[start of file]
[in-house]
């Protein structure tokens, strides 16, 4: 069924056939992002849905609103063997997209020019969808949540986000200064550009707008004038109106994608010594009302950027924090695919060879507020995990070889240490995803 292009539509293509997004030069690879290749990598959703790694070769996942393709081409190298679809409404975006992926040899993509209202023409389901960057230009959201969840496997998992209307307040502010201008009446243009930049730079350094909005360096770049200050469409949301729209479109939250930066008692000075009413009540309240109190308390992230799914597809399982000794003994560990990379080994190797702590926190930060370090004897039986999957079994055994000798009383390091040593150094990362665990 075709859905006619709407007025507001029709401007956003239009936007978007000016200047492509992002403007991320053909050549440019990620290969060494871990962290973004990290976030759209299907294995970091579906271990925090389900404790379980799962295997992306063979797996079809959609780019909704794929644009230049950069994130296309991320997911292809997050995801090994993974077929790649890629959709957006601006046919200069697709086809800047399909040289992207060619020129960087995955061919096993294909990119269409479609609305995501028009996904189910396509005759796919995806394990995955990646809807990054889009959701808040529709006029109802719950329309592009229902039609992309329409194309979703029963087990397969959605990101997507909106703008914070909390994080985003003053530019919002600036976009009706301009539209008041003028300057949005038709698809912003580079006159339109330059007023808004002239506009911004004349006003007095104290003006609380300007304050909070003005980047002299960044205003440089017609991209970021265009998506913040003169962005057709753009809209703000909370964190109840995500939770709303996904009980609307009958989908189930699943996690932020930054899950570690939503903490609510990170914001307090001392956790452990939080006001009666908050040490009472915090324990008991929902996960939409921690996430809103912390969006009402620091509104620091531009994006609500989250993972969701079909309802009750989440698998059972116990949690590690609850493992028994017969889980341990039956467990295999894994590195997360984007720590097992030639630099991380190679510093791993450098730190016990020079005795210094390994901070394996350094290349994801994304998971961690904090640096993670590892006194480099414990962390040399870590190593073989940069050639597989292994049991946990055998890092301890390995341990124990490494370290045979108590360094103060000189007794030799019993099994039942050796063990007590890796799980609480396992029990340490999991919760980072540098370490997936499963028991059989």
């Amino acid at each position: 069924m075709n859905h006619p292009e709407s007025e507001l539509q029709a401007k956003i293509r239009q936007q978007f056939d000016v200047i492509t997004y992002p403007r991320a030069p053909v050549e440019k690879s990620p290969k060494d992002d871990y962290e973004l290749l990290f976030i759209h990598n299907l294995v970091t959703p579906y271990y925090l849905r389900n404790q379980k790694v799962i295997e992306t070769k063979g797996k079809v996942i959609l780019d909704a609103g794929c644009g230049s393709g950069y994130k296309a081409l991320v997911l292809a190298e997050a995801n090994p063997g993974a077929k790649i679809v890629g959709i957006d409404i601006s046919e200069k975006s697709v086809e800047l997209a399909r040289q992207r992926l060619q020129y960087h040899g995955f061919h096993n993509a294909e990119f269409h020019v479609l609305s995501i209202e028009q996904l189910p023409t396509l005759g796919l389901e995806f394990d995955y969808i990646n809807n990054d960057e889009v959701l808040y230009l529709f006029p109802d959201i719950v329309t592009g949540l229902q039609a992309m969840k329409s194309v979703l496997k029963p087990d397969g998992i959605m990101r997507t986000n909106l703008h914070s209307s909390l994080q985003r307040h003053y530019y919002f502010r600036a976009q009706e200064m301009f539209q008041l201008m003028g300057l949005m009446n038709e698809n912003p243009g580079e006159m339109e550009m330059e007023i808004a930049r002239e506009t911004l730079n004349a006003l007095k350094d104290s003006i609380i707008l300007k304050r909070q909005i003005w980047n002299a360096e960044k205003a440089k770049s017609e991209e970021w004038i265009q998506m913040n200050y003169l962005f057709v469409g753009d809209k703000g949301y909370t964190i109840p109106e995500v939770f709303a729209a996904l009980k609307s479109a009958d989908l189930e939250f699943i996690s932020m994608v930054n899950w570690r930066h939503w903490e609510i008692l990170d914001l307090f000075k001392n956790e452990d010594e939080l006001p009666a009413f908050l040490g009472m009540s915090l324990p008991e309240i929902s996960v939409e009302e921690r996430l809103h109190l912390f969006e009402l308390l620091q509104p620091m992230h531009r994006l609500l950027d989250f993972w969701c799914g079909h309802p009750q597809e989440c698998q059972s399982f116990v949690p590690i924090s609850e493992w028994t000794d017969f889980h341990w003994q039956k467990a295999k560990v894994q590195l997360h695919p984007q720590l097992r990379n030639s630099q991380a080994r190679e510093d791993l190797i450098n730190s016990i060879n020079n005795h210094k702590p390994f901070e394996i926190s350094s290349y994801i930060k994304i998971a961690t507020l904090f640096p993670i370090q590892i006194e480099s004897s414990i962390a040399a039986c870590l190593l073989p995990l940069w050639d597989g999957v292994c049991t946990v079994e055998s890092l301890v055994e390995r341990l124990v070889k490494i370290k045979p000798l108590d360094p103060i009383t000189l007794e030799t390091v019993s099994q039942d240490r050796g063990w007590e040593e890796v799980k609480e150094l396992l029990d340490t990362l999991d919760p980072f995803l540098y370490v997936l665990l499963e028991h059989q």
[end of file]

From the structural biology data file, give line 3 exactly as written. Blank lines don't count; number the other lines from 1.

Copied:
């Amino acid at each position: 069924m075709n859905h006619p292009e709407s007025e507001l539509q029709a401007k956003i293509r239009q936007q978007f056939d000016v200047i492509t997004y992002p403007r991320a030069p053909v050549e440019k690879s990620p290969k060494d992002d871990y962290e973004l290749l990290f976030i759209h990598n299907l294995v970091t959703p579906y271990y925090l849905r389900n404790q379980k790694v799962i295997e992306t070769k063979g797996k079809v996942i959609l780019d909704a609103g794929c644009g230049s393709g950069y994130k296309a081409l991320v997911l292809a190298e997050a995801n090994p063997g993974a077929k790649i679809v890629g959709i957006d409404i601006s046919e200069k975006s697709v086809e800047l997209a399909r040289q992207r992926l060619q020129y960087h040899g995955f061919h096993n993509a294909e990119f269409h020019v479609l609305s995501i209202e028009q996904l189910p023409t396509l005759g796919l389901e995806f394990d995955y969808i990646n809807n990054d960057e889009v959701l808040y230009l529709f006029p109802d959201i719950v329309t592009g949540l229902q039609a992309m969840k329409s194309v979703l496997k029963p087990d397969g998992i959605m990101r997507t986000n909106l703008h914070s209307s909390l994080q985003r307040h003053y530019y919002f502010r600036a976009q009706e200064m301009f539209q008041l201008m003028g300057l949005m009446n038709e698809n912003p243009g580079e006159m339109e550009m330059e007023i808004a930049r002239e506009t911004l730079n004349a006003l007095k350094d104290s003006i609380i707008l300007k304050r909070q909005i003005w980047n002299a360096e960044k205003a440089k770049s017609e991209e970021w004038i265009q998506m913040n200050y003169l962005f057709v469409g753009d809209k703000g949301y909370t964190i109840p109106e995500v939770f709303a729209a996904l009980k609307s479109a009958d989908l189930e939250f699943i996690s932020m994608v930054n899950w570690r930066h939503w903490e609510i008692l990170d914001l307090f000075k001392n956790e452990d010594e939080l006001p009666a009413f908050l040490g009472m009540s915090l324990p008991e309240i929902s996960v939409e009302e921690r996430l809103h109190l912390f969006e009402l308390l620091q509104p620091m992230h531009r994006l609500l950027d989250f993972w969701c799914g079909h309802p009750q597809e989440c698998q059972s399982f116990v949690p590690i924090s609850e493992w028994t000794d017969f889980h341990w003994q039956k467990a295999k560990v894994q590195l997360h695919p984007q720590l097992r990379n030639s630099q991380a080994r190679e510093d791993l190797i450098n730190s016990i060879n020079n005795h210094k702590p390994f901070e394996i926190s350094s290349y994801i930060k994304i998971a961690t507020l904090f640096p993670i370090q590892i006194e480099s004897s414990i962390a040399a039986c870590l190593l073989p995990l940069w050639d597989g999957v292994c049991t946990v079994e055998s890092l301890v055994e390995r341990l124990v070889k490494i370290k045979p000798l108590d360094p103060i009383t000189l007794e030799t390091v019993s099994q039942d240490r050796g063990w007590e040593e890796v799980k609480e150094l396992l029990d340490t990362l999991d919760p980072f995803l540098y370490v997936l665990l499963e028991h059989q």